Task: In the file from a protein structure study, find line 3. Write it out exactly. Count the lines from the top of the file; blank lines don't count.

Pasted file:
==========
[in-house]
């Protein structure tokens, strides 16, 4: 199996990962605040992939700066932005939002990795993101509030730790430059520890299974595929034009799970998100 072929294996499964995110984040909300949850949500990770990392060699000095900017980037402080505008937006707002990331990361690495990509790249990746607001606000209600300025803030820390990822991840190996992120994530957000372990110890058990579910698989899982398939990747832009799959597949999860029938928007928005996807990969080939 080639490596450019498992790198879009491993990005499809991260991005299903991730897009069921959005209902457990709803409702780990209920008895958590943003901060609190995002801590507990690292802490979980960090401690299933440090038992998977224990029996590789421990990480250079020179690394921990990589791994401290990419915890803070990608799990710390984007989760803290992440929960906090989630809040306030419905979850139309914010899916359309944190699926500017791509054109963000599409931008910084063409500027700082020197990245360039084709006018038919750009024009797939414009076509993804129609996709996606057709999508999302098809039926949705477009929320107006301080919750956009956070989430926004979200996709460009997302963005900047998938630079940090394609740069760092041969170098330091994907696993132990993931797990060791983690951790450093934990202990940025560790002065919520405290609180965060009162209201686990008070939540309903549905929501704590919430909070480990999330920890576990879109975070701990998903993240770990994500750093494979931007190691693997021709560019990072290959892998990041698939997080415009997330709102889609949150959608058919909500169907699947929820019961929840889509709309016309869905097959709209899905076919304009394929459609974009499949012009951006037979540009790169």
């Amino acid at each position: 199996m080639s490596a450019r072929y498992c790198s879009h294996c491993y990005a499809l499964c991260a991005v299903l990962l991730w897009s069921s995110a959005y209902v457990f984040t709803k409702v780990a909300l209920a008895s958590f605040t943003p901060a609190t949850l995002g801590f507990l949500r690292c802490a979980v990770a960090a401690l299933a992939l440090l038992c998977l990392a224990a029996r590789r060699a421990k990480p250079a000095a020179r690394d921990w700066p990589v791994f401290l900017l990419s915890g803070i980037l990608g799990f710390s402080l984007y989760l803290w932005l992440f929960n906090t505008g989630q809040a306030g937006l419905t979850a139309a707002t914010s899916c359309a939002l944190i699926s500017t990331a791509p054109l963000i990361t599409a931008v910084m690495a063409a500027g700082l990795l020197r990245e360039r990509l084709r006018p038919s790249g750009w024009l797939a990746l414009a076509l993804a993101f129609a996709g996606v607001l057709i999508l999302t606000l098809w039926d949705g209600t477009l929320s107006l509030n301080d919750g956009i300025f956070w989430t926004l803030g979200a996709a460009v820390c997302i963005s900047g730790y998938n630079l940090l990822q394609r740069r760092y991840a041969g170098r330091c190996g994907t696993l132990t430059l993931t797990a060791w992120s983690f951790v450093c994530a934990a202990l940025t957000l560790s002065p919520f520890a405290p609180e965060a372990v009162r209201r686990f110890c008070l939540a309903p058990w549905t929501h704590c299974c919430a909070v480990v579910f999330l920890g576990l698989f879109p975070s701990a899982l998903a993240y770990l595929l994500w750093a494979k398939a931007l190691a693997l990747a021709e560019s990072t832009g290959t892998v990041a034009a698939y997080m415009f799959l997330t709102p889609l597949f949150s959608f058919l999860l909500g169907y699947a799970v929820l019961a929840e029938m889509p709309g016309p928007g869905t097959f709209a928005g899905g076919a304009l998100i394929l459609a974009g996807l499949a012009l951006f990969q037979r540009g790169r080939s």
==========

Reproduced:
């Amino acid at each position: 199996m080639s490596a450019r072929y498992c790198s879009h294996c491993y990005a499809l499964c991260a991005v299903l990962l991730w897009s069921s995110a959005y209902v457990f984040t709803k409702v780990a909300l209920a008895s958590f605040t943003p901060a609190t949850l995002g801590f507990l949500r690292c802490a979980v990770a960090a401690l299933a992939l440090l038992c998977l990392a224990a029996r590789r060699a421990k990480p250079a000095a020179r690394d921990w700066p990589v791994f401290l900017l990419s915890g803070i980037l990608g799990f710390s402080l984007y989760l803290w932005l992440f929960n906090t505008g989630q809040a306030g937006l419905t979850a139309a707002t914010s899916c359309a939002l944190i699926s500017t990331a791509p054109l963000i990361t599409a931008v910084m690495a063409a500027g700082l990795l020197r990245e360039r990509l084709r006018p038919s790249g750009w024009l797939a990746l414009a076509l993804a993101f129609a996709g996606v607001l057709i999508l999302t606000l098809w039926d949705g209600t477009l929320s107006l509030n301080d919750g956009i300025f956070w989430t926004l803030g979200a996709a460009v820390c997302i963005s900047g730790y998938n630079l940090l990822q394609r740069r760092y991840a041969g170098r330091c190996g994907t696993l132990t430059l993931t797990a060791w992120s983690f951790v450093c994530a934990a202990l940025t957000l560790s002065p919520f520890a405290p609180e965060a372990v009162r209201r686990f110890c008070l939540a309903p058990w549905t929501h704590c299974c919430a909070v480990v579910f999330l920890g576990l698989f879109p975070s701990a899982l998903a993240y770990l595929l994500w750093a494979k398939a931007l190691a693997l990747a021709e560019s990072t832009g290959t892998v990041a034009a698939y997080m415009f799959l997330t709102p889609l597949f949150s959608f058919l999860l909500g169907y699947a799970v929820l019961a929840e029938m889509p709309g016309p928007g869905t097959f709209a928005g899905g076919a304009l998100i394929l459609a974009g996807l499949a012009l951006f990969q037979r540009g790169r080939s």